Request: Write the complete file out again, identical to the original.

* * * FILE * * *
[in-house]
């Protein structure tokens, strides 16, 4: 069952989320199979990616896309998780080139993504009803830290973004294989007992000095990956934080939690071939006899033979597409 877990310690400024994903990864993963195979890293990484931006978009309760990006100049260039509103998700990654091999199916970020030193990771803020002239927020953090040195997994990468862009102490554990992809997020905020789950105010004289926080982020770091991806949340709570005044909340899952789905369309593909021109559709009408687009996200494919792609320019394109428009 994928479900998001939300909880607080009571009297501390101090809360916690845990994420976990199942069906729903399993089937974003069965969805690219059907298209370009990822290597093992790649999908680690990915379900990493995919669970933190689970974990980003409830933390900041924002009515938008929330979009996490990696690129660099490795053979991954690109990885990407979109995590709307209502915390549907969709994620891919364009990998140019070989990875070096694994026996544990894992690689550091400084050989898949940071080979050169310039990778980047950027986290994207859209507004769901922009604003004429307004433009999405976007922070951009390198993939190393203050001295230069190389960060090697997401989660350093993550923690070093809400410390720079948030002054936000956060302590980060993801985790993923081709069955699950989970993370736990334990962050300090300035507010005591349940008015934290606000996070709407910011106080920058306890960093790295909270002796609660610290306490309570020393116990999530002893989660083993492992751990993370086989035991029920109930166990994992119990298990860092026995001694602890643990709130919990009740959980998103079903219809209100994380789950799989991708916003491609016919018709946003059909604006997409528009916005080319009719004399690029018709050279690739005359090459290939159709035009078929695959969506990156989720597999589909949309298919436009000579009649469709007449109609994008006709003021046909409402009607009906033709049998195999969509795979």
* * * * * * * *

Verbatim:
[in-house]
């Protein structure tokens, strides 16, 4: 069952989320199979990616896309998780080139993504009803830290973004294989007992000095990956934080939690071939006899033979597409 877990310690400024994903990864993963195979890293990484931006978009309760990006100049260039509103998700990654091999199916970020030193990771803020002239927020953090040195997994990468862009102490554990992809997020905020789950105010004289926080982020770091991806949340709570005044909340899952789905369309593909021109559709009408687009996200494919792609320019394109428009 994928479900998001939300909880607080009571009297501390101090809360916690845990994420976990199942069906729903399993089937974003069965969805690219059907298209370009990822290597093992790649999908680690990915379900990493995919669970933190689970974990980003409830933390900041924002009515938008929330979009996490990696690129660099490795053979991954690109990885990407979109995590709307209502915390549907969709994620891919364009990998140019070989990875070096694994026996544990894992690689550091400084050989898949940071080979050169310039990778980047950027986290994207859209507004769901922009604003004429307004433009999405976007922070951009390198993939190393203050001295230069190389960060090697997401989660350093993550923690070093809400410390720079948030002054936000956060302590980060993801985790993923081709069955699950989970993370736990334990962050300090300035507010005591349940008015934290606000996070709407910011106080920058306890960093790295909270002796609660610290306490309570020393116990999530002893989660083993492992751990993370086989035991029920109930166990994992119990298990860092026995001694602890643990709130919990009740959980998103079903219809209100994380789950799989991708916003491609016919018709946003059909604006997409528009916005080319009719004399690029018709050279690739005359090459290939159709035009078929695959969506990156989720597999589909949309298919436009000579009649469709007449109609994008006709003021046909409402009607009906033709049998195999969509795979």